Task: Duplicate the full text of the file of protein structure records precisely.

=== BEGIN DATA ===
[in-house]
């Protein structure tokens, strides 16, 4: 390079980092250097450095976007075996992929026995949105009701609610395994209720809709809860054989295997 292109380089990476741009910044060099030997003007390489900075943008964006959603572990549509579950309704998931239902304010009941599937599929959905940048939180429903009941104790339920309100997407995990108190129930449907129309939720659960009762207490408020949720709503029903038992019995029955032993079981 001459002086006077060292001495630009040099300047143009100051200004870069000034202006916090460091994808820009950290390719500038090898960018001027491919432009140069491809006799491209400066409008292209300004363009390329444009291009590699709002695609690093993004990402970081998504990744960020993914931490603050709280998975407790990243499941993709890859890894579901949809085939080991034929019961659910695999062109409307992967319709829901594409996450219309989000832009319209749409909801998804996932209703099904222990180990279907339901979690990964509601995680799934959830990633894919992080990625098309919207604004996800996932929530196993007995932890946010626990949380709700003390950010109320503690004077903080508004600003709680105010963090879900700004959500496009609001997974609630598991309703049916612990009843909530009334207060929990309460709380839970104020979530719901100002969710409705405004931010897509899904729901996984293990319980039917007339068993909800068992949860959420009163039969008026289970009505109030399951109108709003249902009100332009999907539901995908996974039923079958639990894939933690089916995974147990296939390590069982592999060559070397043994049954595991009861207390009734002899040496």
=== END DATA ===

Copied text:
[in-house]
């Protein structure tokens, strides 16, 4: 390079980092250097450095976007075996992929026995949105009701609610395994209720809709809860054989295997 292109380089990476741009910044060099030997003007390489900075943008964006959603572990549509579950309704998931239902304010009941599937599929959905940048939180429903009941104790339920309100997407995990108190129930449907129309939720659960009762207490408020949720709503029903038992019995029955032993079981 001459002086006077060292001495630009040099300047143009100051200004870069000034202006916090460091994808820009950290390719500038090898960018001027491919432009140069491809006799491209400066409008292209300004363009390329444009291009590699709002695609690093993004990402970081998504990744960020993914931490603050709280998975407790990243499941993709890859890894579901949809085939080991034929019961659910695999062109409307992967319709829901594409996450219309989000832009319209749409909801998804996932209703099904222990180990279907339901979690990964509601995680799934959830990633894919992080990625098309919207604004996800996932929530196993007995932890946010626990949380709700003390950010109320503690004077903080508004600003709680105010963090879900700004959500496009609001997974609630598991309703049916612990009843909530009334207060929990309460709380839970104020979530719901100002969710409705405004931010897509899904729901996984293990319980039917007339068993909800068992949860959420009163039969008026289970009505109030399951109108709003249902009100332009999907539901995908996974039923079958639990894939933690089916995974147990296939390590069982592999060559070397043994049954595991009861207390009734002899040496």